So, what is an arraignment? It is the court procedure where a criminal will be formally advised of which charges are being held against him or her, and will then be asked to enter their plea. The rules of arraignment oftentimes differ between states. Some may decide at this time whether or not the defendant can be released pending trial whereas some will automatically remand them in custody and decide this at a later date. Some states also require an arraignment hearing to be held in every felony and misdemeanor case, which effectively means every single case in which a defendant can be incarcerated, irrespective of this will be in prison or jail. On the other hand, some states only require that an arraignment be held in a felony case.
How Soon After the Arrest Does the Arraignment Take Place?
An arraignment hearing must be held within what is deemed a reasonable time frame following the arrest. Any unreasonable delays will result in a violation of the defendant’s right to a fast trial under the Sixth Amendment. If a criminal indictment, complaint or information is issued, and the court or a prosecutor’s office doesn’t schedule the arraignment hearing until months or even years later, the defendant’s lawyer can move for the case to be dismissed due to this delay. A judge will then review the circumstances leading to the delay and make a judgment as to whether the delay was justified or not.
What Happens at an Arraignment Hearing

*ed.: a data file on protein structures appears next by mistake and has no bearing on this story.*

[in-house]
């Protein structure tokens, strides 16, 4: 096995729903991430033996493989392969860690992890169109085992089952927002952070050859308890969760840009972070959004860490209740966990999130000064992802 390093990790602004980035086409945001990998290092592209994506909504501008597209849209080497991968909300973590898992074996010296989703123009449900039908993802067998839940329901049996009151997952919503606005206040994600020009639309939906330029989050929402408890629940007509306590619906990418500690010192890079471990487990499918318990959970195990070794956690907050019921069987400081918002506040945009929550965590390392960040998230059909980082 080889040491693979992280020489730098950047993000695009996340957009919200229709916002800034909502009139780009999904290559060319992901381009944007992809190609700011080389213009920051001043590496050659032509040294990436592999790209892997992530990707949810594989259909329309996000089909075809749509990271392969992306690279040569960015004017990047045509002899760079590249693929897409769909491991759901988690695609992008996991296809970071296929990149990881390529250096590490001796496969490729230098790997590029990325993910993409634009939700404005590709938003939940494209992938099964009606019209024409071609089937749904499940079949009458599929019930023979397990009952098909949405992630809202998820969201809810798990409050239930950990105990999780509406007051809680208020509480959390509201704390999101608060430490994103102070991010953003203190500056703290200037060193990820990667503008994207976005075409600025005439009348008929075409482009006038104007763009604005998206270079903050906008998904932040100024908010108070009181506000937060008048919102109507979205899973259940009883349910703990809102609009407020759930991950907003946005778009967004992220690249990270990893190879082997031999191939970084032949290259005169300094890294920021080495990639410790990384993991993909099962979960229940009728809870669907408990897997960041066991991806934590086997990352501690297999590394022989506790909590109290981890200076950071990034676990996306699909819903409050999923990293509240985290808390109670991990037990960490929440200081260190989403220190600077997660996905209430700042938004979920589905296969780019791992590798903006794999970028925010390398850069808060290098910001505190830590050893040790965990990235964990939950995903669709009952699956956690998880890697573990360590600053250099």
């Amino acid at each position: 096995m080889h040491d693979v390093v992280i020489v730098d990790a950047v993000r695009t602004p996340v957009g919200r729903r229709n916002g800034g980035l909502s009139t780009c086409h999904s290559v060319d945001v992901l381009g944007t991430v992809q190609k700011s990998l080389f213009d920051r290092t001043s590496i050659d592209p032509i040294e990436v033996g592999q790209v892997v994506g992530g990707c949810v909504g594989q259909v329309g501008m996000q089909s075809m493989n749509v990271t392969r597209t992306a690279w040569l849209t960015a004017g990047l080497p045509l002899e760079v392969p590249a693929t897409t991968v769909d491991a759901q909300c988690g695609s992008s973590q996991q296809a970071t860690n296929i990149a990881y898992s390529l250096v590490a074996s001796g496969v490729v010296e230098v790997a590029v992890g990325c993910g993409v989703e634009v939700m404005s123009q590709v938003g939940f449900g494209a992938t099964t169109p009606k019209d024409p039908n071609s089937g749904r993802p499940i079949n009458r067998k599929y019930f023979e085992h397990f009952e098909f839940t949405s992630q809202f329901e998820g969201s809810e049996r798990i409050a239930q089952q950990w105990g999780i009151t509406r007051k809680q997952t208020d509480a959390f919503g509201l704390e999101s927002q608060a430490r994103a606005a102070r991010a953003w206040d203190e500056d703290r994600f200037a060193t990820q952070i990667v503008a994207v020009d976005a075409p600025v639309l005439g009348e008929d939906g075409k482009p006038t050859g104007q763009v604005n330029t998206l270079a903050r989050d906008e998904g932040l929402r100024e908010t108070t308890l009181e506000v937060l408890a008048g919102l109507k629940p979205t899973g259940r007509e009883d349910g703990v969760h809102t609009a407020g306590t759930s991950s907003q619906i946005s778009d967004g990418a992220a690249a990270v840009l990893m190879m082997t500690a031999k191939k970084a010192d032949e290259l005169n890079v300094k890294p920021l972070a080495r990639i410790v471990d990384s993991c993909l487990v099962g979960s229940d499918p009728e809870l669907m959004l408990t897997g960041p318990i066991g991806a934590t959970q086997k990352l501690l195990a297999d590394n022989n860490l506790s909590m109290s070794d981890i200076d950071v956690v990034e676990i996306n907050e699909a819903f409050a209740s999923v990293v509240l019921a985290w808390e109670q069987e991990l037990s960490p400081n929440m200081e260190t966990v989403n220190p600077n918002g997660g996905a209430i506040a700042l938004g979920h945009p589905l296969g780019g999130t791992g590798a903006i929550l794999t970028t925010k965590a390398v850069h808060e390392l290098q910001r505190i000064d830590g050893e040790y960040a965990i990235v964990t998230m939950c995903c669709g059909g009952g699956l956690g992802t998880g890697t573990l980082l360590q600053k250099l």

How a court conducts an arraignment, and what will occur during that hearing, varies from state to state depending on the laws and state constitutions. Again, what the court advises the defendant of will differ between states. This includes constitutional rights, rights to trial, their right to counsel and also their rights against self-incrimination. In some state courtrooms, defendants will be advised in a group of their rights before they appear in front of a judge. In several states, the defendant will have a constitutional right to have legal representation at their arraignment. Should the defendant want their attorney to be present, the court can’t arraign that defendant without first giving them the opportunity to either obtain counsel or be appointed a public defender.
Advised of Charges
During arraignment, the defendant must be informed by the court of which charges are being held against him. The judge will, in some states, read to the defendant the criminal information, indictment, complaint or any other charging documents. The only way this won’t happen is if the defendant waives their right to this reading. The defendant also has the right to a copy of their charging document.
Entering Their Plea
Once the defendant has been advised by the court of the charges against them, the judge will ask him or her how they plead to those charges. Their options are guilty, not guilty or no contest. A defense attorney will usually recommend that their client posts a not guilty plea at arraignment. A defendant usually will plead not guilty as this then requires that the prosecutor gathers evidence and also allows the defense team to review all evidence, fully investigate the case and then determine whether the evidence they have will prove the defendant is guilty of the crime. In short, by pleading not guilty the defendant makes the state prosecutor prove the case.